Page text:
The EAW is essentially founded under a condition that there is mutual trust between countries over the fairness of their respective judicial systems. All the signatories to the EAW treaty are also subject to judgements of the European Court of Human Rights. It's best to view it as an operational process with a few safe-guards than a judicial step.

Note that it is not a requirement of the EAW that the crime of which somebody is accused in the requesting country is necessarily a crime in the once they are being extradited from. (Which some people have a problem with but a principle which, with some restrictions on things such as "thought crime" or extraterritoriality issues, I don't).

skdadl said...

When you call Borgstrom a prosecutor, you make it clear that you do not understand the Swedish system in such cases, which differs from those of the UK, Canada, the U.S., and Australia.

The prosecutor in the case is Marianne Ny. In Sweden, however, complainants in such cases are also allowed separate representation, paid for by the state, and that is Borgstrom's role.

A good deal of your "fisking" is just sarcasm, as when you make a running joke of what Pilger knows of the conflicting and contradictory accusations -- ie, the gossip that the complainants, the police, and the prosecutors have been able to leak and talk about publicly in Sweden (and now in the Guardian) ever since August, while Assange and his attorneys have been silenced since there are no charges and they don't know much about the accusations beyond gossip.

Steve said...


The allegations against Assange are not sub-judice for three reasons. First, and extradition hearing is not the same as being charged with an offence. Secondly, no charges have been raised as such and, thirdly, a case in Sweden would not be sub-judice in the UK. I think it's just about possible that a contempt of court finding could be made about some types of comments related to the actual EAW case, but I think that would have to be pretty extreme.

Of course the position in Sweden may be different, but in principle people in the UK can speculate all they like subject, of course, to the laws of defamation. It is possible that some people have already issues some defamatory comments about the motives and actions of people involved with this case. Certainly some must have been sailing close to the wind.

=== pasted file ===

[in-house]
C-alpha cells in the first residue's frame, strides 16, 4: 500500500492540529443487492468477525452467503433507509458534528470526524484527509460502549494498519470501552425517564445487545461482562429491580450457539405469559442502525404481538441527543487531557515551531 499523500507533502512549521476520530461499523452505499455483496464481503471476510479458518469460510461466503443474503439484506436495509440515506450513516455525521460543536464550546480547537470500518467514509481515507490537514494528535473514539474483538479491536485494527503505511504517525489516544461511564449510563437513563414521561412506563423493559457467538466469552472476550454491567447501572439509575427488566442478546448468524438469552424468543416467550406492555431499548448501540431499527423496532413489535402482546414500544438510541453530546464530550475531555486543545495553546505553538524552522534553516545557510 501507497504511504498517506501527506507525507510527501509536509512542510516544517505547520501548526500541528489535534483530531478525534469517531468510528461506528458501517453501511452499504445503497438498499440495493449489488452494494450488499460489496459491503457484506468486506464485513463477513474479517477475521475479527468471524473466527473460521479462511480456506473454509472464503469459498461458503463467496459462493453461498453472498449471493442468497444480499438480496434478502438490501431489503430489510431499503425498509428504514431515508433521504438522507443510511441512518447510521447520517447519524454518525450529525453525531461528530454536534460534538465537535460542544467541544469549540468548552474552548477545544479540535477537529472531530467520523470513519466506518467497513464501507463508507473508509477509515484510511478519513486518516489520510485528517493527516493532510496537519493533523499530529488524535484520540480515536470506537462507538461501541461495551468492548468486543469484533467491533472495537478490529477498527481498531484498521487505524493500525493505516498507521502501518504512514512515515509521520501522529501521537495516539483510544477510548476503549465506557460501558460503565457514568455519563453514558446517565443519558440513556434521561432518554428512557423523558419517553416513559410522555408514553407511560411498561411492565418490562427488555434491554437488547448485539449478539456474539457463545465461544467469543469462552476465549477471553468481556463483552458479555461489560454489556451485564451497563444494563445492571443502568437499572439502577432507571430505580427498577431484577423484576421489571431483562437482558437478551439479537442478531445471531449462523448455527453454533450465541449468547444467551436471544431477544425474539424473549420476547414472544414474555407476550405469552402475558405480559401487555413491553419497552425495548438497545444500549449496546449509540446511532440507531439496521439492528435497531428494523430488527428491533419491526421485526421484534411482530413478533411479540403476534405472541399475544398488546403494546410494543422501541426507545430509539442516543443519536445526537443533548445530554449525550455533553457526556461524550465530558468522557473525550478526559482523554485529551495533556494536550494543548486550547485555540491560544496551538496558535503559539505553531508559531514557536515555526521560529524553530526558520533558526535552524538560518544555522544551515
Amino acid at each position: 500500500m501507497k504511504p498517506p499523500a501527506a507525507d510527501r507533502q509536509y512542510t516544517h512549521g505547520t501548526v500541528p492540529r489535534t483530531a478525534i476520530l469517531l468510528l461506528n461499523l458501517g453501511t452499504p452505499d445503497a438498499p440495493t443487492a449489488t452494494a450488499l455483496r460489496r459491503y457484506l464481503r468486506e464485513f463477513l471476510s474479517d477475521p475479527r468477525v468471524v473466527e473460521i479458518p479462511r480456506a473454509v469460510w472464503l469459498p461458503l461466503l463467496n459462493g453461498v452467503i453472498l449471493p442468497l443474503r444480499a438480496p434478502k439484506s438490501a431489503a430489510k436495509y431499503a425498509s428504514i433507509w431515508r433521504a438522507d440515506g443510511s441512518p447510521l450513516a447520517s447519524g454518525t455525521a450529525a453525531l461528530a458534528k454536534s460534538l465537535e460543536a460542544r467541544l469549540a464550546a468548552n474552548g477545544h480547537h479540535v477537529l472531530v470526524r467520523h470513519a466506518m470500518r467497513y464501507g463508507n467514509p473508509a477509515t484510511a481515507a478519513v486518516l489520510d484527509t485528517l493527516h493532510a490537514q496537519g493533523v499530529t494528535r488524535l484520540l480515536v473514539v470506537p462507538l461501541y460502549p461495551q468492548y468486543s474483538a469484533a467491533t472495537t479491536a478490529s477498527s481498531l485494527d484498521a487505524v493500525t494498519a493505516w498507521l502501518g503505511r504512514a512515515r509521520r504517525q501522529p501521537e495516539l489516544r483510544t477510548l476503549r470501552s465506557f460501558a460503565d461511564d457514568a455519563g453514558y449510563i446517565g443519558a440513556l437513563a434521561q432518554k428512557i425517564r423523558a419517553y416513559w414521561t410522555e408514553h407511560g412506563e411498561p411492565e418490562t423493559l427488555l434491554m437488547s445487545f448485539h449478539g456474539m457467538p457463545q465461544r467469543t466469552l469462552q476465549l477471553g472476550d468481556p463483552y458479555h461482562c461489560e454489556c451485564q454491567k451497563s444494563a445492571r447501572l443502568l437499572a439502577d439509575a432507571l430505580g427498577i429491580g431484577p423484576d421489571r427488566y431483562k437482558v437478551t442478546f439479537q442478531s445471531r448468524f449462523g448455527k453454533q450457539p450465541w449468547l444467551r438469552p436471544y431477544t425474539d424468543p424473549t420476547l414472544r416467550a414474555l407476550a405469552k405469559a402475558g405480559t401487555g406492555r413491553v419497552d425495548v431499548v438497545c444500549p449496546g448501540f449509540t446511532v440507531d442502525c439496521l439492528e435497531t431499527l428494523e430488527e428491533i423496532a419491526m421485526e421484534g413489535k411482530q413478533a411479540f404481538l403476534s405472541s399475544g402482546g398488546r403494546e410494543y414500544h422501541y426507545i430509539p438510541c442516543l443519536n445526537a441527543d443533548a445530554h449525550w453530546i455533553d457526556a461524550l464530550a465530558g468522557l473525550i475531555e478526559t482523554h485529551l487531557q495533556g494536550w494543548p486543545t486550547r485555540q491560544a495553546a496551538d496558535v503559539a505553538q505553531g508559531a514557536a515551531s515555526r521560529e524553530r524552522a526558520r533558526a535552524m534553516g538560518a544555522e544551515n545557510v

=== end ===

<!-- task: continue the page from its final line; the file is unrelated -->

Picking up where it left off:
Jack of Kent said...


Thank you. My description of Borgstrom was not clear and so I have deleted that sentence.


Wiccad said...

John Pilger has totally lost the plot on this issue. Bianca Jagger sounded more reasonable than he did. That letter that people signed demanding the charges be dropped was terrible and I can't respect anyone who signed it.

Lester said...

Mark Stephens, the lawyer for Julian Assange, has complained his client still does not know the evidence on which the prosecution is relying. It is thereby inexplicable how Mr Pilger is any position to regard the accusations as “chaotic, incompetent and contradictory”

Pilger explicitly states that he's talking about the accusations as discussed in the news sources he mentions. Seeing as how those accusations have ranged somewhere between 'he didn't wear a condom' to 'he pinned her arms back and held her down' (both from the Guardian) I would say that the only word that could possibly describe them is "contradictory"

catdownunder said...

The Australian Prime Minister has a degree in law and has worked in the legal profession. I heard her interviewed on Australian television news services and she stated quite clearly that Assange had broken the law. Her remarks have since been modified but the Australian government now has people working on finding out how he has broken the law. The Attorney-General has said "this could take twelve months or more".
I cannot comment. These are merely facts gleaned from hearing both of them speak at interview.

Kimpatsu said...

Surely if no charges have been filed, no arrest warrant should have been issued? Or can people now be held indefinitely without charge in increasingly theocratic and police state Europe?

Wigarse said...

Hmmm. It's nice to have as many alternative view points as possible, but this blog post in some places contradicts your last one.

For example, you said in you interview with Assange's lawyer that

"He is being kept in isolation, even though he is a model prisoner."

And here you say

"And it is understood that Mr Assange himself asked to be placed in solitary confinement."

So what are we to think? Yesterday I was angered by the unfair treatment implied by your words and today you say that apparently it was his choice and there has not been any unfair treatment.

G Thompson said...

Anonymous 15DEC2010,17:53 (Jerome) says "This kind of tortuous nit-picking gives your profession a bad name"

Tortuous nitpicking? Not being a practising lawyer myself (I hold an LLB and am a Digital Forensics consultant though) I would of thought that this picking apart of the biased nature of Mr Pilgers post and presenting the actual FACTS as known was a service to the legal profession that by its very nature is supposed to be unbiased and fair to whatever side they are representing.

Which from reading David's blog(s) through the year(s) he has always tried to achieve. (well unless they are chiropractors.. *runs*)

Though being myself an Australian I have to disagree on two points.

The situation of the Australian Government threatening to remove Mr Assange's passport is quite accurate and has had a profound affect on how ordinary Australians are responding to the situation.